“You must be having a great summer! You look so healthy!”
The words were innocent enough. Complimentary even.
I had just gone in for a dental cleaning, and was chatting with the hygienist, who I had seen on a regular basis for many years. She is an incredibly caring person, and I know she meant well.
Unfortunately, those words sent me into panic mode. What did she mean I “looked” healthy? I wasn’t sure, but I certainly did not take it as a compliment. As soon as I got home, I raced to a mirror, and scrutinized myself…facing forward, facing backward, from each side, and up close. I was not digging “healthy”. Proof in fact, that I really wasn’t. (Healthy, that is.)
Since that time, I have spent many runs, many bike rides, many car rides, many church services (oops), not to mention many nights drifting off to sleep, thinking about what healthy “looks like”.
The components of health were obvious to me:
Nutrition: Your body thrives when you eat nutrient dense foods. I believe Michael Pollan said it best. “Eat food. Not too much. Mostly plants.” A diet is how you choose to eat, not something you “go on”.
Physical activity: Exercise is crucial to your well being. Choose activities that you enjoy. Your body needs cardio and resistance/strength training. Find what works for you, and do it.
Sleep: Your body needs sleep in order to repair itself. Plus, it helps regulate hunger by maintaining a healthy balance of the hormones that make you feel hungry or full. When you don’t get enough sleep, you feel hungrier than when you’re well-rested.
Spirituality: Believe in something bigger that yourself. This is what gives you hope. Knowing and trusting in God allows me to accept things I can’t control. For some, meditation fills this need, while others find their spirituality in nature.
Nothing earth shattering here. Unfortunately, there isn’t a one size fits all when it comes to what needs to be done to achieve “health”, as we are all unique individuals. So, we can’t say that there is one way of eating, or one form of exercise, or an exact number of hours to sleep, or one way to experience spirituality. We do, however, need to be mindful of each of the components, and we should find out what works best for our bodies.
And how do you know when you have found the perfect balance? Well, that’s the hard part. It requires brutally honesty.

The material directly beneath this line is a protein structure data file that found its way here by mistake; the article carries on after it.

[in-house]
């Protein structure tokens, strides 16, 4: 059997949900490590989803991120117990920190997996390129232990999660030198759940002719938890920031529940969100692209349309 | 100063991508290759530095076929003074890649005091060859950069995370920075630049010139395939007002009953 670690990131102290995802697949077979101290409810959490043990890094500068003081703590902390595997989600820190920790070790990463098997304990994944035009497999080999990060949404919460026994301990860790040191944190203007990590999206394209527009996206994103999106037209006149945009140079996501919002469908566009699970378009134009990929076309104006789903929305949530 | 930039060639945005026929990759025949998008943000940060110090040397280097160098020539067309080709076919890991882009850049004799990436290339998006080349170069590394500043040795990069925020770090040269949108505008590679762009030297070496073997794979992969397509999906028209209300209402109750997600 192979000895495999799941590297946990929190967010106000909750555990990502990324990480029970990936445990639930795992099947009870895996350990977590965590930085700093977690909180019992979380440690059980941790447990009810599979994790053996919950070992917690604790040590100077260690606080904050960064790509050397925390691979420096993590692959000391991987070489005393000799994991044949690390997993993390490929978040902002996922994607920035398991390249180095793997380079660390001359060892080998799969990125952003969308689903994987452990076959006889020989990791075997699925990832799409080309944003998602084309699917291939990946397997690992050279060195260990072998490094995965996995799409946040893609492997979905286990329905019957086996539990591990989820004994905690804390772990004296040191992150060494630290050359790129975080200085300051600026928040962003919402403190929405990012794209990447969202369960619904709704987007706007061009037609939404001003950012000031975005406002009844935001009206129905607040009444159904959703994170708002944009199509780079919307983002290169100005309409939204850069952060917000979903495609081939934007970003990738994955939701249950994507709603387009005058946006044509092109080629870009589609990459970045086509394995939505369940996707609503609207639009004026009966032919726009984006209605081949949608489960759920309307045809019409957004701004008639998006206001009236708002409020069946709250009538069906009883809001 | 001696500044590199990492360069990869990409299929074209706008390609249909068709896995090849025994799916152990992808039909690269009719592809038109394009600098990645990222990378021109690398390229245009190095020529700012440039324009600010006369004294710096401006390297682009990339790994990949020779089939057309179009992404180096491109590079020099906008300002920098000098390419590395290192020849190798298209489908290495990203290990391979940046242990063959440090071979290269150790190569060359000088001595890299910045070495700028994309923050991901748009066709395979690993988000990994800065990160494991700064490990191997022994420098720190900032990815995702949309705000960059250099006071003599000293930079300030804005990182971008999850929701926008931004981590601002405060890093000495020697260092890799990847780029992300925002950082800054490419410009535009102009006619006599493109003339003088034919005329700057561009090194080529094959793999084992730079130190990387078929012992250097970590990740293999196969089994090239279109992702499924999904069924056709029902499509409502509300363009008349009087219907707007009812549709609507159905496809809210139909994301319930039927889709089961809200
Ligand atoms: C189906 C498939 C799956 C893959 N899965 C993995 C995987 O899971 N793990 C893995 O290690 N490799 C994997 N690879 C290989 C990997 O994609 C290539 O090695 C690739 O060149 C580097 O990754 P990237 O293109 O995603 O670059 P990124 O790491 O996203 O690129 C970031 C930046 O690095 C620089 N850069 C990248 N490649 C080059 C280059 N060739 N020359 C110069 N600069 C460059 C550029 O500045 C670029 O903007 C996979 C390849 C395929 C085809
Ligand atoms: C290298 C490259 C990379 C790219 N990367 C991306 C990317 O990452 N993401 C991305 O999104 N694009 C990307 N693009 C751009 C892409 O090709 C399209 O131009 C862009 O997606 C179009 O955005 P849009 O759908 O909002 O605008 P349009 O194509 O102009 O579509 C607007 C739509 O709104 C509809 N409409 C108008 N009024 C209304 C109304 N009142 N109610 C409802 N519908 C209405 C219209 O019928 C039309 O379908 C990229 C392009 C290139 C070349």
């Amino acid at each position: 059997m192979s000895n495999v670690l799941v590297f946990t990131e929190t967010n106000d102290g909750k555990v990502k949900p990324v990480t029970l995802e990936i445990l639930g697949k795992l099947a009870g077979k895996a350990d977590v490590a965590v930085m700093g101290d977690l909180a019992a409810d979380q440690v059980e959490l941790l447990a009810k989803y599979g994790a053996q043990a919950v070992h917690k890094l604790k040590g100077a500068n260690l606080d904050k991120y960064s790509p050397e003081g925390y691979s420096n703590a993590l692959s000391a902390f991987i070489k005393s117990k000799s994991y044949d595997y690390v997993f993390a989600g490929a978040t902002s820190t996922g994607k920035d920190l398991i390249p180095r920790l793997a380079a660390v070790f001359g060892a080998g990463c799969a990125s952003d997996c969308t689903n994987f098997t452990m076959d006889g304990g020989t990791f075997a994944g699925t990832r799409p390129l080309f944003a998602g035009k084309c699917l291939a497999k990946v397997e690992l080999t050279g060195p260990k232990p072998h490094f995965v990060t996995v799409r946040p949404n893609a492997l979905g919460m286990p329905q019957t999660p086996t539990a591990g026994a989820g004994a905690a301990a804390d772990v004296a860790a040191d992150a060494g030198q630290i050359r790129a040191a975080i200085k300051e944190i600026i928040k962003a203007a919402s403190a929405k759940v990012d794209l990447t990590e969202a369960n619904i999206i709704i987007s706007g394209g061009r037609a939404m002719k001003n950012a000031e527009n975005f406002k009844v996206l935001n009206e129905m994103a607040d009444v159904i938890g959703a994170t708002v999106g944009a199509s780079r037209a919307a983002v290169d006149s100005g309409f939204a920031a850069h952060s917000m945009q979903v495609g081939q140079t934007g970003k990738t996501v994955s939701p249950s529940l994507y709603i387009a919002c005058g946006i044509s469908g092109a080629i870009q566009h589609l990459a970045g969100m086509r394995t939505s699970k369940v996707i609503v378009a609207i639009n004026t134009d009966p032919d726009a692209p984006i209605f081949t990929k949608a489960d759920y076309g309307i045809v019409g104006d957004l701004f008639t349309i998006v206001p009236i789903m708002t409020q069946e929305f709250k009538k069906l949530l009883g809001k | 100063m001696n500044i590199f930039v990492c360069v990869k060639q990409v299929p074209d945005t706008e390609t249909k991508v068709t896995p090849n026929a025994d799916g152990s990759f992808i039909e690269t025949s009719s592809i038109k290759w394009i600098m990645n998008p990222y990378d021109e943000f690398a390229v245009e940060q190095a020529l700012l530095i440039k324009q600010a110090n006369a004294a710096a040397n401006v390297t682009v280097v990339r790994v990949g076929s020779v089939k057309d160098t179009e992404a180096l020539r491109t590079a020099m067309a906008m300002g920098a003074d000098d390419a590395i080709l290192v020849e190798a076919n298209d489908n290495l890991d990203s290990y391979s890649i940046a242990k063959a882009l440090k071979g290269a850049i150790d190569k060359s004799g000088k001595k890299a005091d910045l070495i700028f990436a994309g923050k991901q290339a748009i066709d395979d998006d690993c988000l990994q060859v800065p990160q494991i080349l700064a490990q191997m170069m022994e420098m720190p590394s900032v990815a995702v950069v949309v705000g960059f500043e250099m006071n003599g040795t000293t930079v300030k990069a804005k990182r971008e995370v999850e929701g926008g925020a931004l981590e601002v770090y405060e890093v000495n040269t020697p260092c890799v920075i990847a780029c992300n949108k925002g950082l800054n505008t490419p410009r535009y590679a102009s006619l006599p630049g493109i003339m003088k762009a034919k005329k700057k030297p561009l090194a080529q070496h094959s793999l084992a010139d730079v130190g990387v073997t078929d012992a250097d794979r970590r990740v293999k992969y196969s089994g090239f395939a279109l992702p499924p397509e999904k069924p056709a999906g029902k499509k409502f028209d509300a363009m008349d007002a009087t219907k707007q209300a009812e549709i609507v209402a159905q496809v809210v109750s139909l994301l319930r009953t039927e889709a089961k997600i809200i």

Am I physically healthy?
When you get blood work done, are your numbers good? I’m talking cholesterol (and your ratio of HDL to LDL), blood pressure, triglycerides, and glucose here. And are your numbers good without medication? Does your weight/BMI/% of body fat fall in the healthy/normal range? Do you feel good? Are colds and other illnesses the exception rather than the rule?
If this was all there was to “looking” healthy, I wouldn’t have questioned my hygienist on that day last summer. But the mere fact that I did, despite the fact that I could have answered yes to all of the above questions, was all I needed to reevaluate my own life. This is what pushed me to search for what “healthy” looked like. There had to be more to my health than just numbers. I dwelled on this for months.
And then I understood.
So, to my above list, I now add the following:
Feeling at peace: Accepting yourself wherever you happen to be on life’s wellness journey. Knowing that you have the ability to make changes in your life. Realizing you can change your perception of yourself, and understanding that it’s okay if you aren’t quite there yet. Because while I have made peace with food, I am not 100% at peace with my body.
If life were simple, there would be a formula that we could use to create a visual of what we would look like at optimal health. Wouldn’t that be great? We would no longer need to strive for something unattainable, unsustainable, or even detrimental to our health. But there isn’t. So, if we truly desire to “look” healthy, we need to take responsibility for ourselves, and change what isn’t working.